One in 10 Americans admits they’ve offered or given their unused prescription drugs to a friend or family member for either medical or recreational use, according to findings from a new consumer study conducted by Stericycle, a provider of highly specialized compliance-based healthcare and waste solutions. Despite that, a majority of Americans (75%) believe that people sharing or selling their unused prescriptions, including opioids (e.g., oxycodone, hydrocodone, morphine) is contributing to the growth of the opioid epidemic, they are still sharing prescriptions.
Impact of Americans’ Opioid and Prescription Drug Sharing
The 1200-person consumer study, “Unused Prescriptions & The Opioid Epidemic 2019,” revealed Americans are sharing their unused prescriptions, 72% believe having a safe and secure way to dispose of leftover/unused prescription drugs would help combat the opioid epidemic (up 3% from 2018 (69%). In fact, the majority (71%) of Americans surveyed said their pharmacist, doctor or prescribing medical professional does not inform them of drug disposal methods, compared to nearly one in four Americans (24%) who say their pharmacist, doctor, or prescribing medical professional has informed them.
This gap in education contributes to improper disposal methods with nearly one in three (29%) Americans admitting they have placed leftover/unused prescription drugs in the trash (up 4% from 2018) and more than one in four (26%) have flushed leftover/unused prescription drugs down the drain/toilet (up 1% from 2018). Despite improper disposal methods, more than half of Americans (60%) are concerned that the flushing of unused painkillers, like oxycodone, hydrocodone, morphine, etc., could pollute their drinking water or make its way into their communities’ rivers and lakes (down 1% from 2018).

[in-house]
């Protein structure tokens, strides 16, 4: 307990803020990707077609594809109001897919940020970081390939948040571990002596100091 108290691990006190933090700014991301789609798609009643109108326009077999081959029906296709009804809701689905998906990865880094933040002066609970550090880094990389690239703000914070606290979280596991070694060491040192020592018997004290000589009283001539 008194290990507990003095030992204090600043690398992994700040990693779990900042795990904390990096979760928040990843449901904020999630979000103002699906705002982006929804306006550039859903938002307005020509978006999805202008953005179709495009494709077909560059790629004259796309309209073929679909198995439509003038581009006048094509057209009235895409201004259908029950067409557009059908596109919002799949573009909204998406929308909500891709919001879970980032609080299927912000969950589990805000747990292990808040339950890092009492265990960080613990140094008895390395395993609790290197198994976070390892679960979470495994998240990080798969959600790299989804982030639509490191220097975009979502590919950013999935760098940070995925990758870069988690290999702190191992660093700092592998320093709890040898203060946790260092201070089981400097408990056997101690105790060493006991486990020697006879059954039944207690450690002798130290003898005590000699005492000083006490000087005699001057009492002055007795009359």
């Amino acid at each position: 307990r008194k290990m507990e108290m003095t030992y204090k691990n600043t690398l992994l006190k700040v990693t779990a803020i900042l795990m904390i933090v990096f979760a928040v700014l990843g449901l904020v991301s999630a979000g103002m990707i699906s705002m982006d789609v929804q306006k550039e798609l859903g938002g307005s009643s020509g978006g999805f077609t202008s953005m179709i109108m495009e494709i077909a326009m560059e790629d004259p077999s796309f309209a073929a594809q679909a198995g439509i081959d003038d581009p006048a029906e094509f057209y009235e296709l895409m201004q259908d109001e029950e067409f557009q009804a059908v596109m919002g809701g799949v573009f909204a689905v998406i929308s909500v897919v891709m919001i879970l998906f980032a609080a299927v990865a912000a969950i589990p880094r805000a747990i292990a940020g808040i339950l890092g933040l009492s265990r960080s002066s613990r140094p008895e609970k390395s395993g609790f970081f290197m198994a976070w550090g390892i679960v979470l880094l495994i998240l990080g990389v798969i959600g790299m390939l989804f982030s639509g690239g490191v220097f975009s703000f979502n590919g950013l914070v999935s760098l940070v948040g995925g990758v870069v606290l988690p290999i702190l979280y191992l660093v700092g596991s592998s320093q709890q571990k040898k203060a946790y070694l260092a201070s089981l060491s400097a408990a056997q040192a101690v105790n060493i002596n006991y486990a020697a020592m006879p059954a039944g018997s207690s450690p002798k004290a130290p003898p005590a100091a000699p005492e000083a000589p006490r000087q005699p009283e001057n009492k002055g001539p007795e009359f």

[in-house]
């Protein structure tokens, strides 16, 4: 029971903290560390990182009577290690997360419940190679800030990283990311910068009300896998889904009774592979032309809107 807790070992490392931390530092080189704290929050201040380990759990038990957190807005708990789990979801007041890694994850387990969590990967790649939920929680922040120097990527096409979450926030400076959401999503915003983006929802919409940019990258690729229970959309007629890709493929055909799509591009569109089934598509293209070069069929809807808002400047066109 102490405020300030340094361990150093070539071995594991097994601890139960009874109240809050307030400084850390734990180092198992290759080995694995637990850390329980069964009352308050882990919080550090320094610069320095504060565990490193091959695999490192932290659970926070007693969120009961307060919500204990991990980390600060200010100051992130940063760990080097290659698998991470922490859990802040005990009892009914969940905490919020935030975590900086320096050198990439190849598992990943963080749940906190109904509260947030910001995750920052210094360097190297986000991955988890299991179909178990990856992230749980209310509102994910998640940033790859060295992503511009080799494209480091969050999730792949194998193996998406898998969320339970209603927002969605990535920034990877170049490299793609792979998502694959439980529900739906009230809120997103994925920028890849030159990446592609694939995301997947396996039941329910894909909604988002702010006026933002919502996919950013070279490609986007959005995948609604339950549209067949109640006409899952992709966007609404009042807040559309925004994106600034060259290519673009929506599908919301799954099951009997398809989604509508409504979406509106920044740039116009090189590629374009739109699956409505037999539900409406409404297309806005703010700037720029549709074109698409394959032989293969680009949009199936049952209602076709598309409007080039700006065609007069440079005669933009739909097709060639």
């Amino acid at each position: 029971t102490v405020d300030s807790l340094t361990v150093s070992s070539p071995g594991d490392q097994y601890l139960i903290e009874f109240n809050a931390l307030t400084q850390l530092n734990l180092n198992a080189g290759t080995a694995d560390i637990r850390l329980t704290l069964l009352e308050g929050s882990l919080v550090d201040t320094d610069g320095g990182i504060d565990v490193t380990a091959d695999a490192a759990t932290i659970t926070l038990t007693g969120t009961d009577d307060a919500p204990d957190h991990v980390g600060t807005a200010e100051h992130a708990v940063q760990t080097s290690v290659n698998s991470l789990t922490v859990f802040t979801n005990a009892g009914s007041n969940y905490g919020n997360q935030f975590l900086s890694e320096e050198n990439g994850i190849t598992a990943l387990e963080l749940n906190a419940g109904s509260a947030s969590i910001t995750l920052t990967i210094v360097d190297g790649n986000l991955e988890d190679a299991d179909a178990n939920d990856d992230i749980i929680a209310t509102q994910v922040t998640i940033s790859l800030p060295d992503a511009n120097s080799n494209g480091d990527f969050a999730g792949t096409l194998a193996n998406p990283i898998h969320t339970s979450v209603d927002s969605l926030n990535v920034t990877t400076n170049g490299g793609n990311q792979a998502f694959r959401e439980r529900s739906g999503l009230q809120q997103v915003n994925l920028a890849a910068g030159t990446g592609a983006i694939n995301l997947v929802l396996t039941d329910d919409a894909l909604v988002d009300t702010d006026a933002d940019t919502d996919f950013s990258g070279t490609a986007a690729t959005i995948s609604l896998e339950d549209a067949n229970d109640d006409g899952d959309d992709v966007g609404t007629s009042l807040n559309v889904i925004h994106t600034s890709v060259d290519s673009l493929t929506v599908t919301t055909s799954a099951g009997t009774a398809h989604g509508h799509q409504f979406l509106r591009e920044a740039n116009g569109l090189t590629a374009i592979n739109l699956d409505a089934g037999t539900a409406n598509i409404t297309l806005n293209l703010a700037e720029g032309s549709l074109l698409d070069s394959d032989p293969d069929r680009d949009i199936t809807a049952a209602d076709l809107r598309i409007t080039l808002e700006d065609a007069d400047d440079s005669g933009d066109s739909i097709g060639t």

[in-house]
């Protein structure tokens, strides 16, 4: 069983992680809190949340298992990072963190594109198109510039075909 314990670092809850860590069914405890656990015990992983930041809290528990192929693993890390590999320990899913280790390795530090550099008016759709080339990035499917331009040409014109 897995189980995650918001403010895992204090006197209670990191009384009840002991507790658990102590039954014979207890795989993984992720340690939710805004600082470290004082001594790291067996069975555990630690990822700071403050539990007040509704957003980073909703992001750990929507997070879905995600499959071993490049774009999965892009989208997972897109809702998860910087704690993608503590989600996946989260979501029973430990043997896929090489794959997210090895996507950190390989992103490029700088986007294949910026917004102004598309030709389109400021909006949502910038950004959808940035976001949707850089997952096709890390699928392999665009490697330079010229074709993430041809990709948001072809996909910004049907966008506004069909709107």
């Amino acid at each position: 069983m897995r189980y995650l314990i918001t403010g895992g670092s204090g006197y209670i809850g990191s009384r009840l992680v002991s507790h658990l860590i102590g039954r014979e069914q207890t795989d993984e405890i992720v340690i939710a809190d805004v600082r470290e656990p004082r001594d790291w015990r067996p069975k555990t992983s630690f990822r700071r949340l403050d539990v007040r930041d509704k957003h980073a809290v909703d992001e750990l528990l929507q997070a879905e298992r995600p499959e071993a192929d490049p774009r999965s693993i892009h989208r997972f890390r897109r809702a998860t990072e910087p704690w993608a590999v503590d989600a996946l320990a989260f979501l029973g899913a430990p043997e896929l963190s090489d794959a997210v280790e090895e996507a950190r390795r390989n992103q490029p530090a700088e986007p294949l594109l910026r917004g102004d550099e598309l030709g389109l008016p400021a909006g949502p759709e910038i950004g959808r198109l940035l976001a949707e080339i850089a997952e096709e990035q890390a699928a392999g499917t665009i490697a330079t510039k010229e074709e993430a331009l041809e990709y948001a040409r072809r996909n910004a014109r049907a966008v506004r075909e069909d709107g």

Additional findings from the Unused Prescriptions and the Opioid Epidemic study include:
More education and access to proper disposal methods are needed
– The majority of Americans (86%) say they would feel comfortable asking their doctor or pharmacist how they should dispose of any unused portion of their prescriptions.
– 80% of Americans say if their local pharmacy retailer had a free prescription/over the counter medication drop-off kiosk, they would use it to dispose of unused medication/prescriptions.
– However, more than half of Americans (65%) do not know if their pharmacy allows them to turn in unused prescriptions for free.
Americans hold on to unused prescriptions
– Americans hold on to their unused prescriptions for future use (37%) (up 7% from 2018), for fear of their illness returning (35%) (up 3% from 2018) or because they don’t know how to get rid of them (18%) (up 4% from 2018).
– In fact, 47% of Americans currently have 1-3 bottles of unused prescriptions in their medicine cabinet followed by eight percent with 4-6 bottles, two percent with more than 10 bottles and two percent with 7-10 bottles. This is compared to 2018 data which showed 42% of Americans had 1-3 bottles, nine percent had 4-6 bottles and two percent had 7-10 bottles.
– Gen Z is the most likely to keep leftover/unused prescription drugs for future use with 40% admitting they have kept leftover/unused prescription drugs for future use, compared to 36% of Millennials and 37% of Baby Boomers who said the same.
Impact of Key Findings
“This report provides valuable insight on how consumers use, share and dispose of prescription drugs,” said Cindy Miller, President and CEO Elect of Stericycle, Inc. “While solving the opioid epidemic is a complex issue that requires support from all angles, there are steps that consumers, health care providers, and medical professionals can take today to combat the effects of the epidemic. We believe increasing education on how to safely and securely dispose of unused prescriptions is a critical step that prevents them from ending up in the wrong hands or in our waterways.”